House Republicans are set to vote Thursday for a Senate budget that allows up to $1.5 trillion to be added to the $20 trillion national debt and does not include provisions from a previously passed House budget that called for $203 billion in spending cuts. For many, it will represent a stark departure from months or years of warning about the dangers of America’s growing debt.
“Those willing to go along include several members of the landmark GOP class of 2010, a group of 63 mostly stalwart conservatives who were as critical of their own party’s failure to contain the national debt as they were of Democrats,” The Washington Posts’ Mike DeBonis reports. “But it’s not only top House leaders who have stepped away from budget hawkery in recent weeks as the tax bill has come together. Self-styled fiscal sentinels such as the Freedom Caucus and the Republican Study Committee have largely held their fire on deficit-related criticism.”
Under pressure to show they can get something done after the GOP’s failure to repeal and replace Obamacare, many of those self-proclaimed fiscal conservatives on the hill are focused for now on making sure they can move ahead with a tax overhaul. They describe their support for a budget that would increase deficits as a concession to the difficult political realities they face in pushing for spending cuts, or to the demands of constituents who they say are more concerned about taxes than they are about the debt.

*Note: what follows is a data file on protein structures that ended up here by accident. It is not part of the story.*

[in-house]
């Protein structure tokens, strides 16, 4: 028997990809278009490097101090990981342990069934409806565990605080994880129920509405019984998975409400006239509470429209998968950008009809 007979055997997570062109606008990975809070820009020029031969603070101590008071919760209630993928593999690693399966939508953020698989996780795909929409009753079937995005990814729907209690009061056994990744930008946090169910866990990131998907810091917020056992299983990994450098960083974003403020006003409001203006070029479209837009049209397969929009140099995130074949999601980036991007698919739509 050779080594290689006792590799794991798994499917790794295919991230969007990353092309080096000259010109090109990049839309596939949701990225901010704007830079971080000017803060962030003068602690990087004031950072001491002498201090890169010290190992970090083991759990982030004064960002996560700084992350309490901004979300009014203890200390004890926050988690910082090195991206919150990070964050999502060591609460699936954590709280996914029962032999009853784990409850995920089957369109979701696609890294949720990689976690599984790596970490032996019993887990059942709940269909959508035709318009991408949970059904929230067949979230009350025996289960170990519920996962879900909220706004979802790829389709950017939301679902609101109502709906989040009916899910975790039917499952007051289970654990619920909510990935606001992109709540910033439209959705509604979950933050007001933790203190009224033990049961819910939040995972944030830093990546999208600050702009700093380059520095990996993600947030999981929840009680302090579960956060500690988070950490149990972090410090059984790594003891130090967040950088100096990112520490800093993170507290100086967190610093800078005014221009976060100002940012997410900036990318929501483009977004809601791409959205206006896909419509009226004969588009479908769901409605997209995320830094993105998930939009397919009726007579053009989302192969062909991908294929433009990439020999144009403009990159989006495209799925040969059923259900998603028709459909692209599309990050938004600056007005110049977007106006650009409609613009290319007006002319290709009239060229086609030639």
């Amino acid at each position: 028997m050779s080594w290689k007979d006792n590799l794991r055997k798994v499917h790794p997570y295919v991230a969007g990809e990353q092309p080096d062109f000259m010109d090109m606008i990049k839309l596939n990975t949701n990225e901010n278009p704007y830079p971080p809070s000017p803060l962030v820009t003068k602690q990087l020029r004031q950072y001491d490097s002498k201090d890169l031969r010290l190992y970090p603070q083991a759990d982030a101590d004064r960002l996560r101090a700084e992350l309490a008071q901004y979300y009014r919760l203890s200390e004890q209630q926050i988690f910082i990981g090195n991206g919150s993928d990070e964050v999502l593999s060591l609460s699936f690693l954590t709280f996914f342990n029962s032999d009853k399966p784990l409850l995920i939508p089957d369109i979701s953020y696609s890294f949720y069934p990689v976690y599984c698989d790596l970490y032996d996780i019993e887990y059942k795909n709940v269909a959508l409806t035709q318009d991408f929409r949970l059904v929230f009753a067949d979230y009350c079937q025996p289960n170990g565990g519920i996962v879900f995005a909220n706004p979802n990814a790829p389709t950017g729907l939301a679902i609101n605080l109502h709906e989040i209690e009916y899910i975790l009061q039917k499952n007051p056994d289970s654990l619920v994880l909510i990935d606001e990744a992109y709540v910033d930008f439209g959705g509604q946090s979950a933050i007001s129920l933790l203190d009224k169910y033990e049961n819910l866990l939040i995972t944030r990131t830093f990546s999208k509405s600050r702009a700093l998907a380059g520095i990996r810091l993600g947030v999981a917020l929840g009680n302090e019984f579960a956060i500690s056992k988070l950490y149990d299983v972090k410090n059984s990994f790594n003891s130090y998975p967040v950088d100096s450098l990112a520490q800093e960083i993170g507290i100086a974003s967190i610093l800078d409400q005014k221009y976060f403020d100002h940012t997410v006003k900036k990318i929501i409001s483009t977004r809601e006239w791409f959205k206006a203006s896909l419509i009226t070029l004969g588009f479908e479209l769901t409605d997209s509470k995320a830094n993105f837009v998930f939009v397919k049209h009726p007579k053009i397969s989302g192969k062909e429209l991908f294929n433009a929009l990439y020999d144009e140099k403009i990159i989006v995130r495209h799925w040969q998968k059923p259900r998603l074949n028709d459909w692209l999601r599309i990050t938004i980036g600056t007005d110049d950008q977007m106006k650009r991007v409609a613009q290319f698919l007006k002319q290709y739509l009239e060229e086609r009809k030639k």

A handful of true believers may vote no. Rep. Matt Gaetz (R-FL) said he didn’t want to “vote for a budget nobody believes in so we have a chance to pass a tax bill nobody has read,” according to the Post. But most of the hard-liners appear to be willing to play along. “The budget that came back to us is a crap sandwich,” said Rep. Steve Womack (R-AR), a member of the Republican Study Committee, “but it happens to be the only thing on the menu.”
Some leaders in Congress and the administration also insist that, contrary to the warnings from many economists and analysts, the final tax plan won’t balloon the deficit — at least not after the effects of economic growth are factored in. “We don’t anticipate a big deficit effect from this tax reform,” House Speaker Paul Ryan said Wednesday, “because we will broaden the base and lower the rates, plug loopholes and get faster economic growth.”